Written By: Matthew Hemmings – Corporate Finance
Payday lenders are increasingly attracting negative publicity for their high interest rates and the fact that if a person borrows once from this source, there is a strong likelihood of that individual falling into a “debt trap”. Interest rates of about 400 percent per year are common. Research carried out by the Consumer Financial Protection Bureau (CFPB), a US government agency, has found that individuals borrowing from a payday loan company have a 70-percent probability of taking a second payday loan within the same month. Every new loan requires additional fees and interest to be paid on the same debt.
A typical payday loan is for a sum of $500 and is repaid by giving the lender access to the borrower’s checking account or by the borrower furnishing a post-dated cheque. The cost of the loan ranges from $10 to $30 for every $100 that is borrowed. If an interest of $15 is paid on a $100 loan for a two-week period, it works out to an annual percentage rate of almost 400 percent. The size of the payday lending industry is enormous. More than 19 million American households, or about one-sixth of the total, use its services. According to industry estimates, payday lenders have great potential to expand their business volumes.
Dennis Shaul, CEO of Community Financial Services Association of America, a trade body that works for promoting the interests of payday lenders, says that 76 percent of Americans live paycheck to paycheck, without the resources needed to meet unplanned expenses. This “New Middle Class” has few credit options and often requires money urgently.
Why don’t government rules restrict the rate of interest that can be charged?
According to a report in The New York Times, at least 14 states have banned costly payday loans. Advance America, a payday loan company that operates in Ohio, charges just $5.43 in interest on a two-week loan of $500. But the borrower has to pay an additional $67.50 in fees. Lenders have found ways to circumvent the law and earn large profits. As a result, payday lending has grown into a $38.5 billion market. A report issued by the Center for Responsible Lending states that residents of Ohio now pay $500 million every year in fees for loans of this type. This figure has grown from the $230 million that Ohio residents paid a decade ago.
CFPB’s move to regulate payday lenders
In June, the Consumer Financial Protection Bureau proposed a detailed set of rules that seek to curb payday lenders. If put into effect, they would require lenders to gauge the repayment ability of a borrower before extending a loan. The new regulations would also make it difficult for lenders to make a new loan to someone who is already in debt. But the bureau is prohibited by law from imposing a limit on the interest that can be charged. Consequently the proposed rules do not address the issue of high interest rates. The new regulations, which allow a 90-day public comment period, are expected to be put into effect at the beginning of next year.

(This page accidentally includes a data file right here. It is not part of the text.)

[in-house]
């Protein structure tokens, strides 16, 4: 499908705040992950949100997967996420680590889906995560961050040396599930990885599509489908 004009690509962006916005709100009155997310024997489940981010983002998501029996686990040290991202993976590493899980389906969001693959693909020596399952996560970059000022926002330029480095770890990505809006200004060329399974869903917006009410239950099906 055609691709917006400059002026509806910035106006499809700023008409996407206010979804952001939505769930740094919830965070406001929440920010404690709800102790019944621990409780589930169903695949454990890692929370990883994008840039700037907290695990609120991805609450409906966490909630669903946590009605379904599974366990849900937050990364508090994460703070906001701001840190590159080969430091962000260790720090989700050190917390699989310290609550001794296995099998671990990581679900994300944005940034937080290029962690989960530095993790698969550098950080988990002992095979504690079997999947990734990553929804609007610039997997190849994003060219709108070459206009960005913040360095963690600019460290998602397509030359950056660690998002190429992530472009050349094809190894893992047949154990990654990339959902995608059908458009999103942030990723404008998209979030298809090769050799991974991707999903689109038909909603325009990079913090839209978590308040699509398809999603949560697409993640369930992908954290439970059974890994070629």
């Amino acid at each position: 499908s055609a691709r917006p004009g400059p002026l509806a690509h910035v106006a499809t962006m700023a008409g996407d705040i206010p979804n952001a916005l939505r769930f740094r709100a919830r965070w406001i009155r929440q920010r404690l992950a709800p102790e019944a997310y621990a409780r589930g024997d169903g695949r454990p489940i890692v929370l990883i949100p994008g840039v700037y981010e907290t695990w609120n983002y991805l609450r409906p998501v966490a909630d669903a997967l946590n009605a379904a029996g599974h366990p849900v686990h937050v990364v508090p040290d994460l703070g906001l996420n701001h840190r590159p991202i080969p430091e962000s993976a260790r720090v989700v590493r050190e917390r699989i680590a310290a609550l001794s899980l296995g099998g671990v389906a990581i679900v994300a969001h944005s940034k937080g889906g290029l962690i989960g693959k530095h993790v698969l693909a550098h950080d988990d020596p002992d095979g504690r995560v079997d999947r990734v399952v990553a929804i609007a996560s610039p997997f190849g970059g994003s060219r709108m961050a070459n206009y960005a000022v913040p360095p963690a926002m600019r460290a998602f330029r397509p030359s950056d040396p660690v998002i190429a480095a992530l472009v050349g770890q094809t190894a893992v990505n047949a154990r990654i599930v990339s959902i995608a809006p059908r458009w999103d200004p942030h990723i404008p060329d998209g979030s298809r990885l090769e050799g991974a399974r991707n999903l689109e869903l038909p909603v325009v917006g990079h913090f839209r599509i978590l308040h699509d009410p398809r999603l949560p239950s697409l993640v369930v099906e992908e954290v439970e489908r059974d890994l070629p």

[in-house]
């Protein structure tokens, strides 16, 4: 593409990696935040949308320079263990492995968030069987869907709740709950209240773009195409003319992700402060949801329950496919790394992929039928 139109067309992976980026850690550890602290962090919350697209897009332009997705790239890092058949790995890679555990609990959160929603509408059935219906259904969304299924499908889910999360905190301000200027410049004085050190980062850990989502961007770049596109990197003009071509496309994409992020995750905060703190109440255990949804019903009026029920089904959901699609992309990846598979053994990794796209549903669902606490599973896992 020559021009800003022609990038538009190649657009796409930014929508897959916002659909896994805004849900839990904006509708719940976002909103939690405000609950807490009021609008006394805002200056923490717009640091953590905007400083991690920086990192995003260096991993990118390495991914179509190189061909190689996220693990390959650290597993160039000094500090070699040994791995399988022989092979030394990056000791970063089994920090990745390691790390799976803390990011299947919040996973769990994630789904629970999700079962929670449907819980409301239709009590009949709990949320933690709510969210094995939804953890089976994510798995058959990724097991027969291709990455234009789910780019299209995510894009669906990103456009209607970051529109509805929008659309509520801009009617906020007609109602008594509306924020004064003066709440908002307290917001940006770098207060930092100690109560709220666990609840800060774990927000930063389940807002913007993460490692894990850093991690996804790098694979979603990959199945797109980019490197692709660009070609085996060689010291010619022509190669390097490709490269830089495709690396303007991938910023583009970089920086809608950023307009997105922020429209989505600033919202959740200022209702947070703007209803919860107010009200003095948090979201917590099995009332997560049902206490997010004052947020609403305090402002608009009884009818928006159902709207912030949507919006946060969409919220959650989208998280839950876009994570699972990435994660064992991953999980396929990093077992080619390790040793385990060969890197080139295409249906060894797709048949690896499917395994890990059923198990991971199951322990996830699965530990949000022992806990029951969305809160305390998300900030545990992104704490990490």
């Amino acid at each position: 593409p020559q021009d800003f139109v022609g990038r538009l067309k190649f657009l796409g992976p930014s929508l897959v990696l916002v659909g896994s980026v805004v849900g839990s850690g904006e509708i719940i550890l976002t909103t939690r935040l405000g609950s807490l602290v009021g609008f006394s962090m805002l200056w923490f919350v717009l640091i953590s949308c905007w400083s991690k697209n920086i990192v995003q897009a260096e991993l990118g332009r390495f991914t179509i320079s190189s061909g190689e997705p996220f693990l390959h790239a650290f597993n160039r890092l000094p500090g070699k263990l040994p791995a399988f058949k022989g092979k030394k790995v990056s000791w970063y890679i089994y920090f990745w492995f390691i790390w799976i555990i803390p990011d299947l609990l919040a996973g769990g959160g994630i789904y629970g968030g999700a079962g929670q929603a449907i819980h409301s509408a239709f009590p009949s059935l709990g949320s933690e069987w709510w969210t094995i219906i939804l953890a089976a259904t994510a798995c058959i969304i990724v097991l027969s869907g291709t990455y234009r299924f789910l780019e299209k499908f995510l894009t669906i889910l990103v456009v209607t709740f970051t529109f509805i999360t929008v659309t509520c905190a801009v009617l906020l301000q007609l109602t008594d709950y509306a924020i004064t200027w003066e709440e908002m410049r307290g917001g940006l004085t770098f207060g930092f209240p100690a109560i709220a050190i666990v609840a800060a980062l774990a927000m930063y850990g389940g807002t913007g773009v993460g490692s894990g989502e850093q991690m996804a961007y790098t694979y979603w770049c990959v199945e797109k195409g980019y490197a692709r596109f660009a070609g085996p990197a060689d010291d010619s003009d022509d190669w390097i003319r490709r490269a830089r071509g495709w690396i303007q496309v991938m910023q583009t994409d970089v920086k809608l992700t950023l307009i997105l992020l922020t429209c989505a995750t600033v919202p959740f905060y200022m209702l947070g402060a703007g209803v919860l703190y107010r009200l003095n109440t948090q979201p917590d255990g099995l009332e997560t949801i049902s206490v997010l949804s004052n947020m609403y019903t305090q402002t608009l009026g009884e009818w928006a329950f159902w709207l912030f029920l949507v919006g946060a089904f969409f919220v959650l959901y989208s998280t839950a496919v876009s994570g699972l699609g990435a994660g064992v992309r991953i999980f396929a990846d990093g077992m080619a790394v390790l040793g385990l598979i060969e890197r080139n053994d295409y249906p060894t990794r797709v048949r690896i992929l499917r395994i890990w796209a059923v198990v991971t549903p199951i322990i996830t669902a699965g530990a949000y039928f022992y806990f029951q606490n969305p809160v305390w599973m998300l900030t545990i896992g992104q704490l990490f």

But there is strong political opposition to this proposal and to the CFPB in general, especially from Republicans. While the CFPB does not require approval from Congress to issue rules, new legislation could be introduced to limit them or even allow states to avoid the CFPB’s rules altogether.
Google bans payday loan ads.
In response to complaints from various consumer groups, Google announced in May that it would no longer carry ads from payday lenders. At the time of the ban, the company said that it had taken this decision as research indicates that “… these loans can result in unaffordable payments and high default rates…”. For the purpose of this ban, a loan is classified under this category if it is repayable within 60 days and has an annual interest rate of 36 percent or more.
Will the payday loan industry survive?
Despite the high rates that these lenders charge and the strong opposition they face from certain quarters, payday lenders are here to stay. According to the St Louis Federal Reserve Bank, the US has more than 20,000 payday loan stores. McDonald’s has only a little more than 14,000 locations.
The convenience and speed that payday lenders offer low-income borrowers cannot be matched by other lending institutions, making them an indispensable part of the country’s financial system.